(photo by Spike)

by Sean

Johan Heltne - "Krieg ist Krieg und Schnaps ist Schnaps".

This song evokes a particular, gorgeous melancholy for me, only I don't speak German so this particular, gorgeous melancholy is somehow completely disconnected from the particular, gorgeous melancholy expressed by native listeners to "Krieg ist Krieg und Schnaps ist Schnaps" and in fact, I suspect, from the particular, gorgeous melancholy intended by Johan Heltne himself. Who cares, right? Or really: Who cares... Wait - do I care? I feel feelings, listening to this song. Are these feelings a deception - me deceiving myself? Me deceiving myself with someone else's song? Is this a conspiracy or am I all alone on it? Did Johan do this or am I doing it entirely to myself? Is this whole song in German, like its title, or is it in Swedish, like its singer?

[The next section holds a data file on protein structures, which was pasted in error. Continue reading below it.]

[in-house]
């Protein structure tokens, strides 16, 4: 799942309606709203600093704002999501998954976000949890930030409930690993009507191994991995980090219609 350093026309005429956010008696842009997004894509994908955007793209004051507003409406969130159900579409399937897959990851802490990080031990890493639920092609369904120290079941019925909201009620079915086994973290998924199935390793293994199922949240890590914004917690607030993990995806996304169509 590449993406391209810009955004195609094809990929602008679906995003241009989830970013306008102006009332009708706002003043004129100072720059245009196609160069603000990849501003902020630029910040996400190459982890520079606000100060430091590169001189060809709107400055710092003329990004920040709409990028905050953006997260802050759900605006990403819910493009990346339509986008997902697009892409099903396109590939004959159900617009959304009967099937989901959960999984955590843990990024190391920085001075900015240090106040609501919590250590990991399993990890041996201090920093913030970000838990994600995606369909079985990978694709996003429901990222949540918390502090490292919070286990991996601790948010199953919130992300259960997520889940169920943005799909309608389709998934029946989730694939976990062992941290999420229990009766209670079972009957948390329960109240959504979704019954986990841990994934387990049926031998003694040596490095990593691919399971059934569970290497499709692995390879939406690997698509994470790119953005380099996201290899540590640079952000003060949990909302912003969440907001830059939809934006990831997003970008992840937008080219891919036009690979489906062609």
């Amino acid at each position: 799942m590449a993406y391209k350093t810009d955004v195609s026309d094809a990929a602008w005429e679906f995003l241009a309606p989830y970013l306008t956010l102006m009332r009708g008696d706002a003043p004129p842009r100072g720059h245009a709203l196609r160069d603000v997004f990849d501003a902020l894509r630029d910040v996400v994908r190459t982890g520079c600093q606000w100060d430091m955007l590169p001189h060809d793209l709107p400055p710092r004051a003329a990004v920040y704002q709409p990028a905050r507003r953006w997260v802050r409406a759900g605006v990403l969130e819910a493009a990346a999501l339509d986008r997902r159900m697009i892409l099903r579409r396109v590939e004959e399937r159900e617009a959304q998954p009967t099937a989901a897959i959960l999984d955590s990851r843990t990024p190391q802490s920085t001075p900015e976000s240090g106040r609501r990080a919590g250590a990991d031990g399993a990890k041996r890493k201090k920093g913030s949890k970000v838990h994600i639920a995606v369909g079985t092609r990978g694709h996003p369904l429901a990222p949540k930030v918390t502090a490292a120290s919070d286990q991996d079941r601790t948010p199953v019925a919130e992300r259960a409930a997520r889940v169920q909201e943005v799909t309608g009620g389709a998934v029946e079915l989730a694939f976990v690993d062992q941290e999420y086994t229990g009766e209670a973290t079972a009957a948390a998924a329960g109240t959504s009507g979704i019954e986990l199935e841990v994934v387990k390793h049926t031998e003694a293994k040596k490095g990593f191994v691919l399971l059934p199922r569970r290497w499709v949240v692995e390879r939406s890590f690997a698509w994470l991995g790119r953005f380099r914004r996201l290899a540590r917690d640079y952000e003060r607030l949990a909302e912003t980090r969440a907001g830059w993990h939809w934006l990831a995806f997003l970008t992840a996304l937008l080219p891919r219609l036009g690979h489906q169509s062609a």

All this is enough to make you order a snaps and drop your head to the table. If you are doing so, hopefully "Krieg ist Krieg und Schnaps ist Schnaps" is on the turntable. Hopefully "Krieg ist Krieg und Schnaps ist Schnaps" is in your iTunes. Hopefully your battered, tattered heart can be nursed to health by a glow of synths and a scatter of drums. Which is not to neglect the saxophone. Most saxophones deserve to be neglected - they strain too hard for the attention. But this saxophone is OK. This saxophone cares about you. It is a nourishing, sensitive friend. It has noticed that the stars are out, outside. It has noticed the state of your face and shoulders and silhouette. "Krieg ist Krieg und Schnaps ist Schnaps" is playing. The saxophone knows you do not speak German, or Swedish, whatever it is, and it understands the whole thing. It doesn't mind. It will wait. It will take you home, but only when you're ready.